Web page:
When Jaswinder Chadha (Jassi) sold his first data analytics company MarketRx to Cognizant in 2007 for a cool $135 Mn, he headed the data analytic practice over there. But after working for a couple of years, the entrepreneurial itch started tugging at him again.
“After a couple of years, I was building that practice, I realised Cognizant was a very large fast-growing company and I wanted to do something which is more entrepreneurial. So post-Cognizant, I started looking at different things to do.”
And he did not have to look much further than his previous field. Because the one opportunity that stood out was – the exploding volume of data in the world. While Jassi had a wealth of experience in predictive analysis, the role of technology, software, and automation was becoming more and more important in data analytics. Furthermore, the advent of cloud technology was going to be very disruptive for all aspects of business.
“So digitisation of businesses had been going on for years, data was exploding, the cloud was becoming pervasive. The key was – how do we bring all of that together to build a company that helps customers manage their data, analyse it, and improve their business operations,” recounts Jassi.
And that key became the basis of his next venture – a big data company called Axtria, which he co-founded with his former co-founder Navdeep Chadha. Basically, Axtria is an analytics company for sales and marketing management. The startup, which received an initial $2.5 Mn in funding in 2010 from investors including Sequoia Capital India and businessmen Richard Braddock, Sandeep Tyagi, and Amarpreet Sawhney, the former chairman of MarketRx, has been ranked third amongst the fastest-growing New Jersey companies by NJFast50, in November 2016.
Over the course of these six years, it has raised a little over $40 Mn in VC funding, a major chunk of which came from its $30 Mn Series C round of funding led by Helion Venture Partners in July 2015.
A Services Company Focussing On Business Operations
When starting out Axtria, the major questions which needed to be answered were – if the startup should focus on investment in building software products versus providing services? Or should it be a product company or services one? One look at other players in the industry (MuSigma, Fractal Analytics) revealed that they were all horizontal players working in multiple industries and yet couldn’t really claim to be experts in any one vertical in a significant way.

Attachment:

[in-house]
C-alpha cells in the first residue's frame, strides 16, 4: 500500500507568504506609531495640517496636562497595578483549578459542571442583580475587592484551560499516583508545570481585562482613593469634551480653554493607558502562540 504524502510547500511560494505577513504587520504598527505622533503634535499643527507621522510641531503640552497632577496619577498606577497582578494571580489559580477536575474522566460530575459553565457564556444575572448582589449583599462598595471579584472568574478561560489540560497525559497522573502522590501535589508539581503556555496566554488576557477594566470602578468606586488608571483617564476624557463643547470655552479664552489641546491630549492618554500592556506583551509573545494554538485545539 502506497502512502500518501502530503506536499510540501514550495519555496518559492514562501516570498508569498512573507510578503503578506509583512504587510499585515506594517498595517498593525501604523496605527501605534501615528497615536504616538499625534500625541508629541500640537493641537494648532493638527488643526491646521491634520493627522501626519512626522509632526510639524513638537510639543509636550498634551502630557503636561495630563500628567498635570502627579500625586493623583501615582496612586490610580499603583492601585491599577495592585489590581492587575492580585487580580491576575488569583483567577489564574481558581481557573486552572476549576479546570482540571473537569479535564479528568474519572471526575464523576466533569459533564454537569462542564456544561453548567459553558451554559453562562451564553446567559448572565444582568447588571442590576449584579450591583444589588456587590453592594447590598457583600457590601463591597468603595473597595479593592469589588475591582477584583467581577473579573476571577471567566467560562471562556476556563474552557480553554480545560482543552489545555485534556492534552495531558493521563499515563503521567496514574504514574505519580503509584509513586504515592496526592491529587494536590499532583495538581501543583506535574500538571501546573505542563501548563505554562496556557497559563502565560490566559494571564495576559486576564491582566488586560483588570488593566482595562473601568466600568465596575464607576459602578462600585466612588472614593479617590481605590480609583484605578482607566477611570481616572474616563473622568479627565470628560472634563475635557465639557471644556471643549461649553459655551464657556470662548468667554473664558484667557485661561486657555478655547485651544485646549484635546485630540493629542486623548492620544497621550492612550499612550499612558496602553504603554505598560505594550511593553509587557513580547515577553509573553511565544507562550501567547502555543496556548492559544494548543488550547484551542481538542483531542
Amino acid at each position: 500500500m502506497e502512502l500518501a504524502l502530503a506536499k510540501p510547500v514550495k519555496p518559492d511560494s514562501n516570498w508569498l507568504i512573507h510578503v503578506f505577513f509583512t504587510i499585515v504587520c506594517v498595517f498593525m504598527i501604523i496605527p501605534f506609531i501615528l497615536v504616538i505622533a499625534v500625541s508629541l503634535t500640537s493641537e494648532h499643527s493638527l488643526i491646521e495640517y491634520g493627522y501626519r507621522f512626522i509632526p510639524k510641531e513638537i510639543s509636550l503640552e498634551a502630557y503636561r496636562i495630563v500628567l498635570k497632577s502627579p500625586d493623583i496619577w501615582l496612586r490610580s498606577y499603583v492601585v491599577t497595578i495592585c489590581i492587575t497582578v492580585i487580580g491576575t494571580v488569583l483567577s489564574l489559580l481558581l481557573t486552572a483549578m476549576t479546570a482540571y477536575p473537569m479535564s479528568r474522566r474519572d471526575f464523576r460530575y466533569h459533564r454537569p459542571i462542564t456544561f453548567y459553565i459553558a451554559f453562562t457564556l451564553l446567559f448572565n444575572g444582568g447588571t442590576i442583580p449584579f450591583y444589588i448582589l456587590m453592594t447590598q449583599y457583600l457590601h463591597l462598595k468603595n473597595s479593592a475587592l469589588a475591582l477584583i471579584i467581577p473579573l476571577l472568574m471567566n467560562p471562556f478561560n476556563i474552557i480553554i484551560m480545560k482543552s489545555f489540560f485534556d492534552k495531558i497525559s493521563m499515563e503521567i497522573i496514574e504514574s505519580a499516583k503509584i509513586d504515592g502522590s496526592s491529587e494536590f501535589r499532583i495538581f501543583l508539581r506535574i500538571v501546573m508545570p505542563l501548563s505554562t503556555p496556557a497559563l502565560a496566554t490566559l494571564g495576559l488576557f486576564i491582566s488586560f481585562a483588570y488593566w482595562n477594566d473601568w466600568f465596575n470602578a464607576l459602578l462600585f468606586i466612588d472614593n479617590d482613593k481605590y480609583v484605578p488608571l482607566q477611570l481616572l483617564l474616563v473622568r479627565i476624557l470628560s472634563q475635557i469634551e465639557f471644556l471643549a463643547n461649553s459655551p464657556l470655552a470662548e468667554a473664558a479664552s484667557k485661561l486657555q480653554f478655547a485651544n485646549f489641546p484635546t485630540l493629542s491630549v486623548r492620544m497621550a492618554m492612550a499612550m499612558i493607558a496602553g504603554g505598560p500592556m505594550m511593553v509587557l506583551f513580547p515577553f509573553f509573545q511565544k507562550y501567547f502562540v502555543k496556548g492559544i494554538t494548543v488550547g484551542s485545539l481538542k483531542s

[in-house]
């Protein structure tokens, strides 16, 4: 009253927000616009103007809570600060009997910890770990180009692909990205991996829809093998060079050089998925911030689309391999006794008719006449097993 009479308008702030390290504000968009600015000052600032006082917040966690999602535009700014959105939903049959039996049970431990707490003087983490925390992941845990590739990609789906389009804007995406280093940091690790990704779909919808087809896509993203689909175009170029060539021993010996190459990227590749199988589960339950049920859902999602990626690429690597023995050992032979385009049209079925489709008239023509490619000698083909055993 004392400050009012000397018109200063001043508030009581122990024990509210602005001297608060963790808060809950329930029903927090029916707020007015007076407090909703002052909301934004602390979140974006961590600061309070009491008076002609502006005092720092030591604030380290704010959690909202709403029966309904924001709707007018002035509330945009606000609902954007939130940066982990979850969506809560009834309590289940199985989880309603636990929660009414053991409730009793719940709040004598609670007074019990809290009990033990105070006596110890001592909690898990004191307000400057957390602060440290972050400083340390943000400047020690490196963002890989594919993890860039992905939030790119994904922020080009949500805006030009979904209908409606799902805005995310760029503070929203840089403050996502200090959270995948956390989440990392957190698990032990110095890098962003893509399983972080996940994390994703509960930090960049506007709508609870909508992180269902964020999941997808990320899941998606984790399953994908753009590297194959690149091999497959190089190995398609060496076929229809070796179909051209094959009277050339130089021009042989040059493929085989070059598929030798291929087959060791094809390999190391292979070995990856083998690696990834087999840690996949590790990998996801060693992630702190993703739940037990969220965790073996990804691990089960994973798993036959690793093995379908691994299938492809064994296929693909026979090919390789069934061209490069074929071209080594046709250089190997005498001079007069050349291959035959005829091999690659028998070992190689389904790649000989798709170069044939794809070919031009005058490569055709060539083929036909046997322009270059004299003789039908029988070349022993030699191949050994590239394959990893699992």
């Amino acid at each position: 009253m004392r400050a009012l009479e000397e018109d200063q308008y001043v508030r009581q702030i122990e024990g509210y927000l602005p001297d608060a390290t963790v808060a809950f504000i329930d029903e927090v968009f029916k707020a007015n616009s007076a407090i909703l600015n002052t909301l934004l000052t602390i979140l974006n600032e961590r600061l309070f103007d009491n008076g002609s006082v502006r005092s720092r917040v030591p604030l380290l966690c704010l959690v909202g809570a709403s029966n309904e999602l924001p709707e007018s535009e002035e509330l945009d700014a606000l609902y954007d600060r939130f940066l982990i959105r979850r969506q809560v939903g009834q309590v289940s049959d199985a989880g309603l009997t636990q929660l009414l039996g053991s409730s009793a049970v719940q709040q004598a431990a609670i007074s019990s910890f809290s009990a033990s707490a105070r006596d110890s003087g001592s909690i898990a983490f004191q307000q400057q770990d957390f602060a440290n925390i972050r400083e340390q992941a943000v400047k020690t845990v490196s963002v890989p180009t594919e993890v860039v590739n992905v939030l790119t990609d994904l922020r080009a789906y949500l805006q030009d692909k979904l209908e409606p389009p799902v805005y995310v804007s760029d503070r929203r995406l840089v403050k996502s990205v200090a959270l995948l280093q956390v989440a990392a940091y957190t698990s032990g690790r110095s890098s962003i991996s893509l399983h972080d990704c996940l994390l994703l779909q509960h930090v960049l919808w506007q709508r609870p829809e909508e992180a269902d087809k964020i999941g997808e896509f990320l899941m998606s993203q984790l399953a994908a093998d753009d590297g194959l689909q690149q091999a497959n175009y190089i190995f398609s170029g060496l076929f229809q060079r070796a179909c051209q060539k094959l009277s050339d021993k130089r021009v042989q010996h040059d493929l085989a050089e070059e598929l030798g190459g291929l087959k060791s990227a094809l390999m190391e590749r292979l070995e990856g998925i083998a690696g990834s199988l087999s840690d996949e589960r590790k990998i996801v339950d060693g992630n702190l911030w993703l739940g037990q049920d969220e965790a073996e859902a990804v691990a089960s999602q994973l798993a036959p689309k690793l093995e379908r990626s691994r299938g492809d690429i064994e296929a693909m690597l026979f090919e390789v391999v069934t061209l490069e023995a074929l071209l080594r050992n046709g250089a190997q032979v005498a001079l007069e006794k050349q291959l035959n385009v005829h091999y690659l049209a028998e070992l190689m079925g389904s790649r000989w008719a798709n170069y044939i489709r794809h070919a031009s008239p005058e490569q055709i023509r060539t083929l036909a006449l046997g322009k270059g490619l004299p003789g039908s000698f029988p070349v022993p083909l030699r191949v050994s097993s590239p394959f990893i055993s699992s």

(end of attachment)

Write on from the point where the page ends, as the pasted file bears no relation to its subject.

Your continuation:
Hence, Jassi decided to build a services company that would eventually focus on business operations and build a platform. Initially, Axtria’s focus was just one – insurance, specifically property and casualty insurance. After almost two years of working exclusively in that industry, it expanded into life sciences and banking in about 2013.
The company has developed proprietary analytical applications like SalesIQ, MarketingIQ, and RiskIQ. These applications get embedded in customer platforms, delivering insights at the point of decision.
According to Jassi, in the value chain of any business – HR, marketing, supply chain manufacturing, sales is the last frontier to get digitised. “What SalesIQ does is that it enables the customer to do sales planning, leverage predictive analytics and data analytics to generate insights.” SalesIQ aims to understand the drivers of performance of a sales rep, and manages different components of sales operations. “So in a nutshell, a complete end to end sales planning and management can be done through the software.”
He adds that industries which spend a lot of money on either acquiring customers or have a large sales force or spend considerably on marketing are best suited to use Axtria. Mostly, these include healthcare, life science, banking and financial services, and retail – which is where its customer base lies.
75 Paying Customers, $50 Mn In Revenues
The startup now boasts of 75 paying customers spread across North America, Latin America, Japan, Asia-Pacific, and Europe. Interestingly, it does not have any direct customers in India even though, roughly, over 75% of its total 850 employees – a little over 600 are based in India. Some 200 are in the US, followed by a few in Europe and other countries.
The startup monetises through several ways – one being the software platform or the SaaS business, but a bigger chunk is the managed services where it runs sales and marketing operations for the customers. Thirdly, customers trust the company to manage their data as well as provide them analytics. Hence, it also runs the customers’ data science centres of excellence or provides turnkey data science teams.
Through these three ways of monetisation, Axtria’s annual revenues have grown to about $50 Mn. The startup claims to have grown at a healthy growth rate of 50% year-on-year. Reflects Jaswinder, “In the past, we have grown faster. When we started six years ago, we had counted that there were close to 100 companies in India proving data analytics. Today, the number is close to 600, in hundreds but, from a scale perspective, we think we are top five or top six in India today.”